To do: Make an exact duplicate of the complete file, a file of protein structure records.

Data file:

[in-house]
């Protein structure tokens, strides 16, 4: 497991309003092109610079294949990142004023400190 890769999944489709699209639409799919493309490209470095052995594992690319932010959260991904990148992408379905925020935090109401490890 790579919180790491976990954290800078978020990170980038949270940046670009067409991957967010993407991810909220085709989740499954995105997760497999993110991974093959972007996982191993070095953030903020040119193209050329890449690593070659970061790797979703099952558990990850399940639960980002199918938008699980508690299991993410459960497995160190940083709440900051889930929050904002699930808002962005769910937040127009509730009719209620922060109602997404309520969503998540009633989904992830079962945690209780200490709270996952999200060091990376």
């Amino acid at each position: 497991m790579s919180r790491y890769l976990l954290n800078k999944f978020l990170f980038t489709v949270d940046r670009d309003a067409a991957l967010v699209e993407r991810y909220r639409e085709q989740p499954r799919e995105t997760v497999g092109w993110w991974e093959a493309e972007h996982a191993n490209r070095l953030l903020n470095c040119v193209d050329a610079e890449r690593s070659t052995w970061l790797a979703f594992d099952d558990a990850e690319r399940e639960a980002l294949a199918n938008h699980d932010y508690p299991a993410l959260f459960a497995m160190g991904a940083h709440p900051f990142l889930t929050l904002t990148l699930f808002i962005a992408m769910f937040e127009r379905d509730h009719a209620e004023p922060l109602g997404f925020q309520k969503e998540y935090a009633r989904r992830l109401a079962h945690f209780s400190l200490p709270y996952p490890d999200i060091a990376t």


[in-house]
């Protein structure tokens, strides 16, 4: 497991309003092109610079294949990142004023400190 890769999944489709699209639409799919493309490209470095052995594992690319932010959260991904990148992408379905925020935090109401490890 790579919180790491976990954290800078978020990170980038949270940046670009067409991957967010993407991810909220085709989740499954995105997760497999993110991974093959972007996982191993070095953030903020040119193209050329890449690593070659970061790797979703099952558990990850399940639960980002199918938008699980508690299991993410459960497995160190940083709440900051889930929050904002699930808002962005769910937040127009509730009719209620922060109602997404309520969503998540009633989904992830079962945690209780200490709270996952999200060091990376």
């Amino acid at each position: 497991m790579s919180r790491y890769l976990l954290n800078k999944f978020l990170f980038t489709v949270d940046r670009d309003a067409a991957l967010v699209e993407r991810y909220r639409e085709q989740p499954r799919e995105t997760v497999g092109w993110w991974e093959a493309e972007h996982a191993n490209r070095l953030l903020n470095c040119v193209d050329a610079e890449r690593s070659t052995w970061l790797a979703f594992d099952d558990a990850e690319r399940e639960a980002l294949a199918n938008h699980d932010y508690p299991a993410l959260f459960a497995m160190g991904a940083h709440p900051f990142l889930t929050l904002t990148l699930f808002i962005a992408m769910f937040e127009r379905d509730h009719a209620e004023p922060l109602g997404f925020q309520k969503e998540y935090a009633r989904r992830l109401a079962h945690f209780s400190l200490p709270y996952p490890d999200i060091a990376t």